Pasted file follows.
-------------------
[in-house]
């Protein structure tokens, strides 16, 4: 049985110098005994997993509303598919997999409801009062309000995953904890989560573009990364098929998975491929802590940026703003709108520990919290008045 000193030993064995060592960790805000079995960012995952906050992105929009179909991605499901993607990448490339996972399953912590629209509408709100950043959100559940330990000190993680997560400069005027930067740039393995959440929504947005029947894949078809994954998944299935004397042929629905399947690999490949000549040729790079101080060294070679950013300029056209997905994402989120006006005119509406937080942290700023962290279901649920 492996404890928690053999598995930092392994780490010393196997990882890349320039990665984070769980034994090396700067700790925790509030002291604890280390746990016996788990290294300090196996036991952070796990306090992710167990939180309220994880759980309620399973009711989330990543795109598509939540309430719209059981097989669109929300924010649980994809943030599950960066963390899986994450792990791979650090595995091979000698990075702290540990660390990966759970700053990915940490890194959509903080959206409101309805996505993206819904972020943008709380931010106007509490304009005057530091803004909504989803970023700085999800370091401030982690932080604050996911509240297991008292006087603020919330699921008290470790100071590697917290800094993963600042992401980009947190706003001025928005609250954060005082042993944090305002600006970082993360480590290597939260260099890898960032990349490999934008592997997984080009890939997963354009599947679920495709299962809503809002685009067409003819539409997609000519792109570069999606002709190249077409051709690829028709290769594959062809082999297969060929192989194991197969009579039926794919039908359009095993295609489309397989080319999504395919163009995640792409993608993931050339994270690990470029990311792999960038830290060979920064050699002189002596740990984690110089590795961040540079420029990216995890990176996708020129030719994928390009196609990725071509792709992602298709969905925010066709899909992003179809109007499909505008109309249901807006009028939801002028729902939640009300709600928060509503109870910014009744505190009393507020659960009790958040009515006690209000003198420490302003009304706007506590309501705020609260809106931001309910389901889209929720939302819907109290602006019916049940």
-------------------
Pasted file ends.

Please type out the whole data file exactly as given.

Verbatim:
[in-house]
């Protein structure tokens, strides 16, 4: 049985110098005994997993509303598919997999409801009062309000995953904890989560573009990364098929998975491929802590940026703003709108520990919290008045 000193030993064995060592960790805000079995960012995952906050992105929009179909991605499901993607990448490339996972399953912590629209509408709100950043959100559940330990000190993680997560400069005027930067740039393995959440929504947005029947894949078809994954998944299935004397042929629905399947690999490949000549040729790079101080060294070679950013300029056209997905994402989120006006005119509406937080942290700023962290279901649920 492996404890928690053999598995930092392994780490010393196997990882890349320039990665984070769980034994090396700067700790925790509030002291604890280390746990016996788990290294300090196996036991952070796990306090992710167990939180309220994880759980309620399973009711989330990543795109598509939540309430719209059981097989669109929300924010649980994809943030599950960066963390899986994450792990791979650090595995091979000698990075702290540990660390990966759970700053990915940490890194959509903080959206409101309805996505993206819904972020943008709380931010106007509490304009005057530091803004909504989803970023700085999800370091401030982690932080604050996911509240297991008292006087603020919330699921008290470790100071590697917290800094993963600042992401980009947190706003001025928005609250954060005082042993944090305002600006970082993360480590290597939260260099890898960032990349490999934008592997997984080009890939997963354009599947679920495709299962809503809002685009067409003819539409997609000519792109570069999606002709190249077409051709690829028709290769594959062809082999297969060929192989194991197969009579039926794919039908359009095993295609489309397989080319999504395919163009995640792409993608993931050339994270690990470029990311792999960038830290060979920064050699002189002596740990984690110089590795961040540079420029990216995890990176996708020129030719994928390009196609990725071509792709992602298709969905925010066709899909992003179809109007499909505008109309249901807006009028939801002028729902939640009300709600928060509503109870910014009744505190009393507020659960009790958040009515006690209000003198420490302003009304706007506590309501705020609260809106931001309910389901889209929720939302819907109290602006019916049940």